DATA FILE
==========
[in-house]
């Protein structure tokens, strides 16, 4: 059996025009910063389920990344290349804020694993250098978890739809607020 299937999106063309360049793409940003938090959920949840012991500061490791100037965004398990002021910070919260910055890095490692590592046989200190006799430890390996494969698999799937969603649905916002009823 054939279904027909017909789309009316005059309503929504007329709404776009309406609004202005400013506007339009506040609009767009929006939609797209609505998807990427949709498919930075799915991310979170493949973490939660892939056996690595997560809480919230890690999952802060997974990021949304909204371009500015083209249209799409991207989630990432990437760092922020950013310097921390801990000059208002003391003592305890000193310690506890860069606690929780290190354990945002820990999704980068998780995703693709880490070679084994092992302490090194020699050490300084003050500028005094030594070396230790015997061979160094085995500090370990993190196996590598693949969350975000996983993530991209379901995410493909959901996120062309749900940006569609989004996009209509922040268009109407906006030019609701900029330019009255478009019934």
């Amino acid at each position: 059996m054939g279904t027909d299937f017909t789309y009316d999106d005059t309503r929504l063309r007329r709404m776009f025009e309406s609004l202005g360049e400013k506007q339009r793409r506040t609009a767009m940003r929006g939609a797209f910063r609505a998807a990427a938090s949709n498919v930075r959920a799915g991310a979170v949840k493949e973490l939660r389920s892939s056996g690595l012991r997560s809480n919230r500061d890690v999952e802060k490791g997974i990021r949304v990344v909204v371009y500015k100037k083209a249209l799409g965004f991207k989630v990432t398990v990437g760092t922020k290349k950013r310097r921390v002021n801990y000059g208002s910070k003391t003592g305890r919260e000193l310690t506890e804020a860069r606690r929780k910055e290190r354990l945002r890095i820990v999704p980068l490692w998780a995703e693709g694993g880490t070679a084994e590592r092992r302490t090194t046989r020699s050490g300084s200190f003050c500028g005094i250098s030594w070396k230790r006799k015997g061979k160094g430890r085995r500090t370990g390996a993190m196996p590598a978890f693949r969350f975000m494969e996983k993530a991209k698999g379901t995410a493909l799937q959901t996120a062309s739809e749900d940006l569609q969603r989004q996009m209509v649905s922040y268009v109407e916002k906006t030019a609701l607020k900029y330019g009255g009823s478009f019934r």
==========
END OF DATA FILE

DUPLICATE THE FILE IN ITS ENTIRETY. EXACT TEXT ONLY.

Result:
[in-house]
């Protein structure tokens, strides 16, 4: 059996025009910063389920990344290349804020694993250098978890739809607020 299937999106063309360049793409940003938090959920949840012991500061490791100037965004398990002021910070919260910055890095490692590592046989200190006799430890390996494969698999799937969603649905916002009823 054939279904027909017909789309009316005059309503929504007329709404776009309406609004202005400013506007339009506040609009767009929006939609797209609505998807990427949709498919930075799915991310979170493949973490939660892939056996690595997560809480919230890690999952802060997974990021949304909204371009500015083209249209799409991207989630990432990437760092922020950013310097921390801990000059208002003391003592305890000193310690506890860069606690929780290190354990945002820990999704980068998780995703693709880490070679084994092992302490090194020699050490300084003050500028005094030594070396230790015997061979160094085995500090370990993190196996590598693949969350975000996983993530991209379901995410493909959901996120062309749900940006569609989004996009209509922040268009109407906006030019609701900029330019009255478009019934």
């Amino acid at each position: 059996m054939g279904t027909d299937f017909t789309y009316d999106d005059t309503r929504l063309r007329r709404m776009f025009e309406s609004l202005g360049e400013k506007q339009r793409r506040t609009a767009m940003r929006g939609a797209f910063r609505a998807a990427a938090s949709n498919v930075r959920a799915g991310a979170v949840k493949e973490l939660r389920s892939s056996g690595l012991r997560s809480n919230r500061d890690v999952e802060k490791g997974i990021r949304v990344v909204v371009y500015k100037k083209a249209l799409g965004f991207k989630v990432t398990v990437g760092t922020k290349k950013r310097r921390v002021n801990y000059g208002s910070k003391t003592g305890r919260e000193l310690t506890e804020a860069r606690r929780k910055e290190r354990l945002r890095i820990v999704p980068l490692w998780a995703e693709g694993g880490t070679a084994e590592r092992r302490t090194t046989r020699s050490g300084s200190f003050c500028g005094i250098s030594w070396k230790r006799k015997g061979k160094g430890r085995r500090t370990g390996a993190m196996p590598a978890f693949r969350f975000m494969e996983k993530a991209k698999g379901t995410a493909l799937q959901t996120a062309s739809e749900d940006l569609q969603r989004q996009m209509v649905s922040y268009v109407e916002k906006t030019a609701l607020k900029y330019g009255g009823s478009f019934r």